Chinese premier leads calls to keep up fight against global warming
China has led international calls to keep up the fight against global warming, hours before US president Donald Trump announces whether he will pull out of the Paris climate accord.
Chinese premier Li Keqiang said in Berlin that fighting global warming is a "global consensus" and an "international responsibility".
Without mentioning the US specifically, Mr Li said that "China in recent years has stayed true to its commitment", and pointed out that it was one of the first countries to ratify the 2015 Paris Agreement.
German chancellor Angela Merkel, who has in the past even been dubbed the "climate chancellor" for her efforts to fight global warming, welcomed Mr Li's remarks at their joint press conference.
Other European leaders issued more explicit appeals to the US government not to abandon international measures against climate change.
European Council president Donald Tusk tweeted: "Please don't change the (political) climate for the worse."
Mr Trump is expected to announce his decision on Thursday afternoon US time (8pm BST).
Abandoning the pact would isolate the US from a raft of international allies who spent years negotiating the 2015 agreement to fight global warming and pollution by reducing carbon emissions.
While travelling abroad last week, Mr Trump was repeatedly pressed to stay in the deal by European leaders as well as Pope Francis.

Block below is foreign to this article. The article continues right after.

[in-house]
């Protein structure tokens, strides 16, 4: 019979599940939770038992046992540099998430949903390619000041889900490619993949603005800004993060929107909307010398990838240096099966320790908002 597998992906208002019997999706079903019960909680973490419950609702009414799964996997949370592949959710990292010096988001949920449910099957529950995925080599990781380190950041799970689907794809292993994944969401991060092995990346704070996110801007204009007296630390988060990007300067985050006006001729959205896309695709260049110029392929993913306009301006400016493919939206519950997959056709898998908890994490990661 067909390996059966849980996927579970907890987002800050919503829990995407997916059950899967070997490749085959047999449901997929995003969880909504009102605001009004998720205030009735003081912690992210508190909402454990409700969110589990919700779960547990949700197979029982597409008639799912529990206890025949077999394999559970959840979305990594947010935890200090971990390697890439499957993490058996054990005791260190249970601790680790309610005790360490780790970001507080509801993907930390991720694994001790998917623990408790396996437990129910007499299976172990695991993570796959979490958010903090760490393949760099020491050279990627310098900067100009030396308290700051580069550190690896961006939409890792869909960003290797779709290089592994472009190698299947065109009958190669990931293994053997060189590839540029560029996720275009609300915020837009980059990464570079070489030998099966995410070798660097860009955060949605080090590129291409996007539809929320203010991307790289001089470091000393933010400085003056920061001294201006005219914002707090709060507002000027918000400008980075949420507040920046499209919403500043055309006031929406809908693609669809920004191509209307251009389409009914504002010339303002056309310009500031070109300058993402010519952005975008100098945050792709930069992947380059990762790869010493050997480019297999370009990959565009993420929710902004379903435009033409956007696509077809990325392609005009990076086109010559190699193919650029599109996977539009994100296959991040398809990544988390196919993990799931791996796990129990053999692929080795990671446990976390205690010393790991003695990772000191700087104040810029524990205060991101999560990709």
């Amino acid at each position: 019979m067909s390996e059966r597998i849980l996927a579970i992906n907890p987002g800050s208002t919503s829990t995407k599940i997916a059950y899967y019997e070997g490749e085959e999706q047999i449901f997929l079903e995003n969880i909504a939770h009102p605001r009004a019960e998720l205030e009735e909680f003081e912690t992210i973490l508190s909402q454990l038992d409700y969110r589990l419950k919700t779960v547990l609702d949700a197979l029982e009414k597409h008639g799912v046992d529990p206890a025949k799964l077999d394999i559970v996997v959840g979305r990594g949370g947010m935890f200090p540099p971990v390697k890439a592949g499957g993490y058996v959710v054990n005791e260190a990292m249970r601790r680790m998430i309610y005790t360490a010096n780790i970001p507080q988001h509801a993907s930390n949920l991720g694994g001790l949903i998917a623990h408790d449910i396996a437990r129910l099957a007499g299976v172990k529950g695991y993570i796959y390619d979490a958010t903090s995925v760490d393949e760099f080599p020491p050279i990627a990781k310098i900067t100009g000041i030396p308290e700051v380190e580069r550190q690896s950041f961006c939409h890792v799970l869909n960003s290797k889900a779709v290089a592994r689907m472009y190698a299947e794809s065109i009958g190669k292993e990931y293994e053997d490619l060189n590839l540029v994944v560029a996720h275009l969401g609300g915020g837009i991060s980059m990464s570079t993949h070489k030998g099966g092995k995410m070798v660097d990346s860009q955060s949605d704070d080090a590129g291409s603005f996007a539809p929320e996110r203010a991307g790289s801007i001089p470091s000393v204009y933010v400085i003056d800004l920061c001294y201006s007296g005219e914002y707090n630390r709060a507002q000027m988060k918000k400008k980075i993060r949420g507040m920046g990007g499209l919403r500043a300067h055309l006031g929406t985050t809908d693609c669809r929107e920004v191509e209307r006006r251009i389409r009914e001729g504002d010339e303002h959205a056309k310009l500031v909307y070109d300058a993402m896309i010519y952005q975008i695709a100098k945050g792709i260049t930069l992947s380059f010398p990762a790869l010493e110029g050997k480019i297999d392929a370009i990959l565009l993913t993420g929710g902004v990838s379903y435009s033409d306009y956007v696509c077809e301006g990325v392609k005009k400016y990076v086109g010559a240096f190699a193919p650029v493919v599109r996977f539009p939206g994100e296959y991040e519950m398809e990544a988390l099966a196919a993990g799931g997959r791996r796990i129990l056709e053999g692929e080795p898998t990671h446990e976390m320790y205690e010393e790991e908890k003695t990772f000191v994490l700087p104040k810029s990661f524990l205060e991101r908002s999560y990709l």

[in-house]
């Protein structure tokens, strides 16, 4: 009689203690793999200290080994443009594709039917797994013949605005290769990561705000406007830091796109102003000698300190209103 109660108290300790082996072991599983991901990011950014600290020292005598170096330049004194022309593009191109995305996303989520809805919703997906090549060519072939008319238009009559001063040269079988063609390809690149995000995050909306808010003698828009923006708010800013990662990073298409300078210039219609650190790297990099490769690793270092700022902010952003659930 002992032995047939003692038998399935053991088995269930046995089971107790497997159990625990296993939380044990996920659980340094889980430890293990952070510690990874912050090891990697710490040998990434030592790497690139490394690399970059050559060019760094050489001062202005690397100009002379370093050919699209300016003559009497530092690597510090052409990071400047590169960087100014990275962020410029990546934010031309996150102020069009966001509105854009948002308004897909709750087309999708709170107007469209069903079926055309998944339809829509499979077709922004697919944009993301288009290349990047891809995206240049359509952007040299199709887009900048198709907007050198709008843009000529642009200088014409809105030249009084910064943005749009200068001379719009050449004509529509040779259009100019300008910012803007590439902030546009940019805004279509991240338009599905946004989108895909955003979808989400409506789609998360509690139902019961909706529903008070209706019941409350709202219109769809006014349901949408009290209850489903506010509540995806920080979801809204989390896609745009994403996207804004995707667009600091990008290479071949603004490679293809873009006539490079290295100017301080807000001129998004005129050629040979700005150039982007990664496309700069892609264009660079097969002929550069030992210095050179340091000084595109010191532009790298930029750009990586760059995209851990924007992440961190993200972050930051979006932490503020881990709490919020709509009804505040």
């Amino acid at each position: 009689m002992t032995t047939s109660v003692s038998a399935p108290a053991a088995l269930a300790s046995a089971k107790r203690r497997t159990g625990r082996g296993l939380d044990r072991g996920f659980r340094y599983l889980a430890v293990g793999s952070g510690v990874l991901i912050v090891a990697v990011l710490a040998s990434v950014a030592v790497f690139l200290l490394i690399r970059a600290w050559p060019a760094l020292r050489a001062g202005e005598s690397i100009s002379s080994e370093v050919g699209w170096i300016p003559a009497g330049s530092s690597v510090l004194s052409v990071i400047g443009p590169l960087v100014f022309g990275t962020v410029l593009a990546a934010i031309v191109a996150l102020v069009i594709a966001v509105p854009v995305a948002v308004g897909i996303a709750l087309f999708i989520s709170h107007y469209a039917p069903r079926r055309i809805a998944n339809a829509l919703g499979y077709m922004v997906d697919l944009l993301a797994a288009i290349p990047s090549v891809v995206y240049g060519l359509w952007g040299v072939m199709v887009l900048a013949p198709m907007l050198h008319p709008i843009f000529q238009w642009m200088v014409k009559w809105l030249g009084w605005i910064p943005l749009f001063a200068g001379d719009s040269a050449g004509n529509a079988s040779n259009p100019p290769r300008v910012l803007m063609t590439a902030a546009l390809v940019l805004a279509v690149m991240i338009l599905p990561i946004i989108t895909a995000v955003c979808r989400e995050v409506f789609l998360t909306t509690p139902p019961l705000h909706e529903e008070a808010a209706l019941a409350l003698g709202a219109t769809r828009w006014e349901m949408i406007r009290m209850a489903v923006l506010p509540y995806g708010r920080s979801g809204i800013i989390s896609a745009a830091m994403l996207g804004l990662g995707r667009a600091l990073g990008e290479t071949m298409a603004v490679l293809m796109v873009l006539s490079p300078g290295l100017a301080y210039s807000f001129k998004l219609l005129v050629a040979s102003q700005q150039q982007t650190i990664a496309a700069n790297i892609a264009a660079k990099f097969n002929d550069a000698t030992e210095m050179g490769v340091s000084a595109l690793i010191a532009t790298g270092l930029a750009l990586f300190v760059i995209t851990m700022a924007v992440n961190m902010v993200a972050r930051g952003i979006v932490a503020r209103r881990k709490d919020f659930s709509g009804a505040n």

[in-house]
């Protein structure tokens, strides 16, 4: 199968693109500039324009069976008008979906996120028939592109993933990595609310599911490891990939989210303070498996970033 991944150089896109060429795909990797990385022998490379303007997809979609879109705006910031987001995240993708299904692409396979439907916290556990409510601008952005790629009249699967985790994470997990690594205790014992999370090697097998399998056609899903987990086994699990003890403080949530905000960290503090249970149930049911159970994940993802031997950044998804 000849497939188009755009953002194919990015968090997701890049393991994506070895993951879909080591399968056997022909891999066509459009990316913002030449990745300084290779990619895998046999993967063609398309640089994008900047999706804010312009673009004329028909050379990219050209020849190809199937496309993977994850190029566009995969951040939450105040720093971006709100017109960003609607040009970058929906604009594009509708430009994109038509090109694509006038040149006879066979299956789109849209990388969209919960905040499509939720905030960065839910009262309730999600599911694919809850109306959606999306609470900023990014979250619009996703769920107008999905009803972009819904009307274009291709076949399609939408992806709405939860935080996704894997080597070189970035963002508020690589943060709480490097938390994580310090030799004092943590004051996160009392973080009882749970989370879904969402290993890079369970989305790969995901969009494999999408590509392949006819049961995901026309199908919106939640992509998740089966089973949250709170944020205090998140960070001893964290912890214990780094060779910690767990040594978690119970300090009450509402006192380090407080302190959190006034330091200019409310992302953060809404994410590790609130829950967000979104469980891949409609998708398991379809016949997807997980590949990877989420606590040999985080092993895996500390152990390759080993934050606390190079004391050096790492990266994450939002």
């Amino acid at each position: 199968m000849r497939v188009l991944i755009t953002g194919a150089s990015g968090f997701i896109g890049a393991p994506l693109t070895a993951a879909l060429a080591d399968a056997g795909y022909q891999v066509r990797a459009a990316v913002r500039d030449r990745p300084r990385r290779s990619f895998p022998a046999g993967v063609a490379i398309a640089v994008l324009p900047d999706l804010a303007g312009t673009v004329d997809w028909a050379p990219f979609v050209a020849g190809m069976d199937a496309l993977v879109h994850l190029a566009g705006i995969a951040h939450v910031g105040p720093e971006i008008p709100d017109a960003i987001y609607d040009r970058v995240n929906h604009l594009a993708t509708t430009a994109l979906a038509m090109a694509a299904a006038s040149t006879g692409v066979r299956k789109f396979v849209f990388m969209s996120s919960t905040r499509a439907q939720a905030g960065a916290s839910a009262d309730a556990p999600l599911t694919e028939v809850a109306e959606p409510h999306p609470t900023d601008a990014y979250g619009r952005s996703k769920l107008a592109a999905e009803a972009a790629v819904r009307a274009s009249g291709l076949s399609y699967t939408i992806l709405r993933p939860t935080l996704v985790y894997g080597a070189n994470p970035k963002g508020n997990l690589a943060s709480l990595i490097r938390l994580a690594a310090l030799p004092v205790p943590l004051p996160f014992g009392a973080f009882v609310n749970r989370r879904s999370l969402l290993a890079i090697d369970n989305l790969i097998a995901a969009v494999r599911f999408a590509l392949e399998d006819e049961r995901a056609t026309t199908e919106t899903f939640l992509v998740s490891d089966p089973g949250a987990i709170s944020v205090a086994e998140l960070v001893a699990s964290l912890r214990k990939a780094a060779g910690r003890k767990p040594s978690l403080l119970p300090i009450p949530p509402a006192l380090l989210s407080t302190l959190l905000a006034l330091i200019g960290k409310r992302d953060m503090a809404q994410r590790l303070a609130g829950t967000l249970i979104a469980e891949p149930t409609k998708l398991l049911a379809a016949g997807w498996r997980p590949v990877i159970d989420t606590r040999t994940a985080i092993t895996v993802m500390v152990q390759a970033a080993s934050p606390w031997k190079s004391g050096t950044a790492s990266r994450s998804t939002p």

Withdrawing would leave the US as one of just three countries outside the agreement, with the other two being Syria and Nicaragua.
Russia joined the chorus speaking out in favour of the climate accord.
A spokesman for President Vladimir Putin said Russia "thinks highly" of the accords and sees no alternative to it.
Dmitry Peskov added that its implementation will not be as effective "without the key signatories".
During a trip to Europe this week, Indian prime minister Narendra Modi expressed India's commitment to fighting climate change and said it would be a "crime" to spoil the environment for future generations.
Martin Schulz, a former European Parliament president who is hoping to unseat Mrs Merkel in Germany's upcoming general election, said he hoped Mr Trump would think better of withdrawing from the accord.
If the US does leave, he said, the European Union should seek ways to balance out the economic advantage that US companies might have from the absence of climate regulations.
"Those who want to export their goods and services to our market also have to accept our standards," he added.
Scientists say the planet is likely to reach more dangerous levels of warming sooner if the US retreats from its pledge, because America contributes so much to rising temperatures.
Calculations suggest withdrawal could release up to three billion additional tonnes of carbon dioxide a year - enough to melt ice sheets faster, raise sea levels and trigger more extreme weather.